Suzette Baker, however, has become one of the first people to have her right to work taken away because of true governmental censorship. Not unlike our public schools, public libraries are some of the most important institutions for nurturing a healthy, democratic society. I can and will argue that the public library system is the single most important institution in our democracy in that anyone, of any background, of any economic situation, can access any and all information—both analog and digital—for free at their public library. It is no coincidence that the more conservative and fascistic elements our country have tried to crush public libraries for many years.

Texas’ censorship drive was accelerated by Texas Gov. Greg Abbott’s November push to have tons of books banned—especially ones that speak at all about race or have any LGBTQ content. The movement is supported by right-wing and conservative Christian think tanks trying to sanitize our country into something of an ethno-white theocracy; real dark-days kind of thinking. The general lists of books these groups are trying to ban from schools and now libraries are preoccupied with LGBTQ sexuality and the false-flag fear that children are turned gay by literature. Because these groups’ version of Christianity is also a white supremacist one, the banned titles tightly orbit the anti-racism “CRT” (critical race theory) books that conservatives are also trying to get banned.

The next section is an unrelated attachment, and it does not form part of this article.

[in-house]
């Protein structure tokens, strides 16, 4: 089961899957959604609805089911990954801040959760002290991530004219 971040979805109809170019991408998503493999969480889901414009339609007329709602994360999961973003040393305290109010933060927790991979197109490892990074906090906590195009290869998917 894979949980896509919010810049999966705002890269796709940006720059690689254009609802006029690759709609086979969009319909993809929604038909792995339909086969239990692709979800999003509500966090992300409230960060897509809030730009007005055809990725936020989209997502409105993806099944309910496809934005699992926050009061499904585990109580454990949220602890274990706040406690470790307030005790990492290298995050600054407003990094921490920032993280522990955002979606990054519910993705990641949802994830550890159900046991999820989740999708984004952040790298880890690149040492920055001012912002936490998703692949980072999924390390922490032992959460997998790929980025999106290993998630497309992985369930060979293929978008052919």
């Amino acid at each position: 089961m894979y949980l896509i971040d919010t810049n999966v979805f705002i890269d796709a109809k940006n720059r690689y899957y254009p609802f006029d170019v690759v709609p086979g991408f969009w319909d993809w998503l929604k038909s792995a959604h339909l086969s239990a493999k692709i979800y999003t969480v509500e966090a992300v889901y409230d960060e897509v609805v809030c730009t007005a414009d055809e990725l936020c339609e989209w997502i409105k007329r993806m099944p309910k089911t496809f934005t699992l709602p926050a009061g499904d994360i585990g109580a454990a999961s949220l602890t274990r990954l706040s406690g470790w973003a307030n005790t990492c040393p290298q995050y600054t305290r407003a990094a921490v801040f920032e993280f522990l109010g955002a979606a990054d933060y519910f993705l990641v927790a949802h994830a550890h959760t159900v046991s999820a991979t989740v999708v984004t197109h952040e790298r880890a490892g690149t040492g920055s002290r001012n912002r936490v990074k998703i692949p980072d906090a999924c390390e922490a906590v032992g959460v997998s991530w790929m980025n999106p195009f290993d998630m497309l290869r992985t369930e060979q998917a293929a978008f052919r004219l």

All of these things come on the heels of challenges not seen since World War II-era Nazi Germany to books and the educational content available to American children. A Tennessee school board’s January banning of the Pulitzer Prize-winning graphic novel Maus, by Art Spiegelman, from its eighth-grade Holocaust curriculum was symbolic of this march toward fascism.

Suzette Baker explained to KXAN the foundational tenets of the freedom of information and the freedom of ideas. “It may not be my book, it may not be your book, but it could be someone else’s book and we have no right to take that book away from them,” she said. Conservative “free speech warriors” and “cancel culture” aficionados like Joe Rogan, Glenn Greenwald, and others have been too busy feeling like Hunter Biden’s laptop is proof that Fox News isn’t bad or something to worry about actual attacks on the freedom of ideas and speech, and how those affect the most important resource we have: our youth.

Reprinted with permission from Daily Kos